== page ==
In digital (multispectral) RGB images, such as those displayed on monitors and displays, each pixel of the individual channel represents a specific gray value. This is virtually equivalent to a brightness value. The higher the signal input (e.g. reflected radiation) to a sensor, the greater the gray value of the resulting image. Accordingly, the pixel is displayed brighter. When recording with a radiometric resolution of 8 bit, the pixels can have 256 different gray values: Minimum 0 = black, maximum 255 = white.
This is important for the interpretation of remote sensing imagery. Only by combining the gray value images of individual sensor channels (bands) we can obtain a colored image. In this way, objects become more differentiable and certain features can be recognized. Two examples of Sentinel-2 satellite scenes from Frankfurt (Main) are shown below. The southern part shows the city forest. Due to the high reflection in the near infrared, the vegetation appears reddish when the NIR channel is set to red.
Even a single gray value image can be displayed in color by defining a threshold value. For this purpose, the image histogram or the gray value distribution of the individual pixels is divided into separate groups, each of which is assigned to a color. In this way, objects or land cover classes can already be separated from each other. The following example shows the colouring of a NIR channel (band 8) of Sentinel-2. Water bodies, vegetation and sealed/built-up areas can already be distinguished. This is a simple way of classifying images.
There are numerous ways to optically change/improve a digital image in order to be able to recognize more. Also in remote sensing many different methods are applied. An important step is usually the adjustment of the contrast, i.e. the difference between the different gray values or pixel values. This is mostly a form of display in which the original pixel values are not changed and stored.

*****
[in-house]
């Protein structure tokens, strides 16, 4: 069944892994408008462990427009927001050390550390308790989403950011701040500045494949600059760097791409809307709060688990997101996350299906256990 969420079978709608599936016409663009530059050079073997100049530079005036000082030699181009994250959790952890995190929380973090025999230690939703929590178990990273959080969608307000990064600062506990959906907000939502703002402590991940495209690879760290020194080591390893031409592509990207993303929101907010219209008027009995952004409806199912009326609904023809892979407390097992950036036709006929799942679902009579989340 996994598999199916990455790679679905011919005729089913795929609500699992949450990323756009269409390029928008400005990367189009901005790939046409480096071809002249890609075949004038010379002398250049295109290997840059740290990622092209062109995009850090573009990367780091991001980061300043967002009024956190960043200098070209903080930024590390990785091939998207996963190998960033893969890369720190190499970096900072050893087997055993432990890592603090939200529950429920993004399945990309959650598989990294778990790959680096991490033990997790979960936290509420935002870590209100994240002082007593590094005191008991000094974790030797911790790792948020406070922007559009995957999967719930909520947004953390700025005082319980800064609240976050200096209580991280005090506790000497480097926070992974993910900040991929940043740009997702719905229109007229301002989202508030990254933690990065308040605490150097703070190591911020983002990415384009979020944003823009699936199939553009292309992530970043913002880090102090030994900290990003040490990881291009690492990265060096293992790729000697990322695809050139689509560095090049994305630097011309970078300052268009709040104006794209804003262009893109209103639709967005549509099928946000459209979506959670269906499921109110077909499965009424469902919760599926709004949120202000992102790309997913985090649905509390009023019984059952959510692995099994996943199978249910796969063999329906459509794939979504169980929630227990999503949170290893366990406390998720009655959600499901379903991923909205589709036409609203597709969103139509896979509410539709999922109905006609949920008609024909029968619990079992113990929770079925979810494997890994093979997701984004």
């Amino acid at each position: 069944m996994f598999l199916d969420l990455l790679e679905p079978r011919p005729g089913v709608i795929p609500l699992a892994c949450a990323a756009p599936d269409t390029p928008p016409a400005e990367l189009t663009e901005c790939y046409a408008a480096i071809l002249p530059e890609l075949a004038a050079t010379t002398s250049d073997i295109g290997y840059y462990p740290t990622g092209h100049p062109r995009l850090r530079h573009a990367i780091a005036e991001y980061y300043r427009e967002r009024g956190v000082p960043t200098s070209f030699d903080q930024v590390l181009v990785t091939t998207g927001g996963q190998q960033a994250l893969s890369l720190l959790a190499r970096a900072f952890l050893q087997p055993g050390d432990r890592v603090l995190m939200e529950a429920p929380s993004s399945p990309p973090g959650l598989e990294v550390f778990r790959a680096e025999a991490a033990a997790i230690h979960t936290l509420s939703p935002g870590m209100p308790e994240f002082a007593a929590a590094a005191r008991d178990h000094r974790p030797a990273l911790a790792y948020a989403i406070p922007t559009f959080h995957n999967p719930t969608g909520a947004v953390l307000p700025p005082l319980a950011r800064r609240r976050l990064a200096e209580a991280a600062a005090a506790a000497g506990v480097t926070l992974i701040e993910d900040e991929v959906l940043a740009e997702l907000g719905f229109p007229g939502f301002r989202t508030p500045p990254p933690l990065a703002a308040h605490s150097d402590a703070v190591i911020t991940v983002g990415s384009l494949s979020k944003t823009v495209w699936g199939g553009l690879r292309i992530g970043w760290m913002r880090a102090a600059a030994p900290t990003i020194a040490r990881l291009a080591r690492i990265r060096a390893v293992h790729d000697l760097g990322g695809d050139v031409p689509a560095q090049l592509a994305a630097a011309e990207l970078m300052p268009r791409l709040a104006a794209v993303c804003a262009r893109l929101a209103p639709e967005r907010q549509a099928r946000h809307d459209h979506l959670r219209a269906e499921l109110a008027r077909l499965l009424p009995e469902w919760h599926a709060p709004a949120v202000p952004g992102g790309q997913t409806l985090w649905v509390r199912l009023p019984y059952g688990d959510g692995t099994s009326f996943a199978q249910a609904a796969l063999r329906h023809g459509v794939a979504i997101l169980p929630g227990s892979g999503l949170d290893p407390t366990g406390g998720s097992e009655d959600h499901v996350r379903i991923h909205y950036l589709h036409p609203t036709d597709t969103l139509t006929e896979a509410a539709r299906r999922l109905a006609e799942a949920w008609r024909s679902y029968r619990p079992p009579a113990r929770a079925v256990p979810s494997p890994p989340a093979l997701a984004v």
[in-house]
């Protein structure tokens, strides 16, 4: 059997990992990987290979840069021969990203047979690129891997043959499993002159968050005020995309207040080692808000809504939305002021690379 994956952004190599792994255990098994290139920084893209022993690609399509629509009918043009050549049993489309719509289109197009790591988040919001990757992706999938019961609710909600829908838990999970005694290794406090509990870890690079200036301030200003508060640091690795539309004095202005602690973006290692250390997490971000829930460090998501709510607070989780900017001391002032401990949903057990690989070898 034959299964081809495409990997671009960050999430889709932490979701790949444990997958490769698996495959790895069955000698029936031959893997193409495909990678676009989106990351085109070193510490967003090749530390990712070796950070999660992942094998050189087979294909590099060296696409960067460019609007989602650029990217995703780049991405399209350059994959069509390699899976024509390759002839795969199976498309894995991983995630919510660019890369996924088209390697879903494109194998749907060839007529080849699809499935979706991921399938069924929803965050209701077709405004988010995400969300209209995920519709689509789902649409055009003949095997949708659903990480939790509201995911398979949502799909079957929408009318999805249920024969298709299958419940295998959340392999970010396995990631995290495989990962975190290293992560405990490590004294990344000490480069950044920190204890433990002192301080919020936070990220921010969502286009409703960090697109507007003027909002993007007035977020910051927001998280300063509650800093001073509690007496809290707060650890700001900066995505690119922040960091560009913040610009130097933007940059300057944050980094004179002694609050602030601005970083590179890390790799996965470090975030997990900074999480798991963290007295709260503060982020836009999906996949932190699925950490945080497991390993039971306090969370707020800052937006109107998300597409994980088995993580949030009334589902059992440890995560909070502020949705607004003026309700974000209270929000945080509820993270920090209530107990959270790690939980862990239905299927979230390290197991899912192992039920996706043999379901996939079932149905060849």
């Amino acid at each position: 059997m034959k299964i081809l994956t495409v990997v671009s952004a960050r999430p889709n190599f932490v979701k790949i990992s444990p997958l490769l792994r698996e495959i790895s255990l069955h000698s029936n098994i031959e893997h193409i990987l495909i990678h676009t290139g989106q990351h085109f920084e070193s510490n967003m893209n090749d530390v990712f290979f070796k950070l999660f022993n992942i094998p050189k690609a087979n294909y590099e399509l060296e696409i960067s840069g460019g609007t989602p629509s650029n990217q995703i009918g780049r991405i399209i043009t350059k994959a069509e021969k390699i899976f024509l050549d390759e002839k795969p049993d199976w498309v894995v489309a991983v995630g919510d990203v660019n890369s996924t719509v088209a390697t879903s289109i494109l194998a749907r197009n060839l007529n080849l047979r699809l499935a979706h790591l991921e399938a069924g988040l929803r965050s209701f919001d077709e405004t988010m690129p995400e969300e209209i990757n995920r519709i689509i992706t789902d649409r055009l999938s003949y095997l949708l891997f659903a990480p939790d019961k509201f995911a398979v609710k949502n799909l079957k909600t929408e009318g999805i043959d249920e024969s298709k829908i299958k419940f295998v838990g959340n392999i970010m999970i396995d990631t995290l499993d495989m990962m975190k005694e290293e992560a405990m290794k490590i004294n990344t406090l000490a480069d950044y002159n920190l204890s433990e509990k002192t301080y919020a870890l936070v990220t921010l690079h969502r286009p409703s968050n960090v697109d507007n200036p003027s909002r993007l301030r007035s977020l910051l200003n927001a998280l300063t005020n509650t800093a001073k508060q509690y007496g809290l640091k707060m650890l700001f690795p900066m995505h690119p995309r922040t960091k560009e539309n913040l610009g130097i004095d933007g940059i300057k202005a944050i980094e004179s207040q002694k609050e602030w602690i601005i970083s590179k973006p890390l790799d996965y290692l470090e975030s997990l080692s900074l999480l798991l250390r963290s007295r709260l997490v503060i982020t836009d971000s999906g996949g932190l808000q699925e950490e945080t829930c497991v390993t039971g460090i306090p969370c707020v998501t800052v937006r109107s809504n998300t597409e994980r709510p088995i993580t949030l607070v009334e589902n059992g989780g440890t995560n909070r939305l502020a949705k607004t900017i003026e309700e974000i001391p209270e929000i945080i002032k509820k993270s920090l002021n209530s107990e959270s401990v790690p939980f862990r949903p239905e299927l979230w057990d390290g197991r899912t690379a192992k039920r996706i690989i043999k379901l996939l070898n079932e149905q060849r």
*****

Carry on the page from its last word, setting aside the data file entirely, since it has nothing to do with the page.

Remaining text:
The quality of the image interpretation has many factors. The most basic is the viewer's personal experience. We learn to distinguish objects from each other by size, shape and colour. This applies to common items such as a table or car, but also to people. In each case a graded attribution is usually made, i.e. from rough classification (e.g. animal/mammal) to more precise classes (e.g. species: dog, race: Dalmatian). If we change our perspective, it becomes clear that this can also be transferred to remote sensing. In the optical interpretation of aerial and satellite images, for example, much is based on empirical values. However, one quickly reaches the limits of what is feasible when it comes to the unambiguous identification of objects and object classes.
Land cover and land use classes can often only be distinguished and identified by on-site verification. Carefully collected training data and in-situ reference information are indispensable for a meaningful and accurate classification. A possible step is the collection of reference data in the form of spectral libraries (e.g. USGS Spectral Library). Thus, a large number of measurements of a certain class (vegetation, mineral, etc.) can allow a certain transferability without the need for an in-situ recording in the current study area.
The interpretation and classification depends not only on the color space, but also on the spatial resolution. In simple terms, this defines the smallest possible unit from which objects can be composed, depending on the (local) contrast. It is true that the larger the pixels, the coarser a possible classification is. But it depends on the context and intention. Too much information - both spectral and spatial - can also hinder a response or classification. For example, it may be more difficult to distinguish between crowns of trees in an image with a resolution of a few centimeters than in an image with 1-2 m resolution.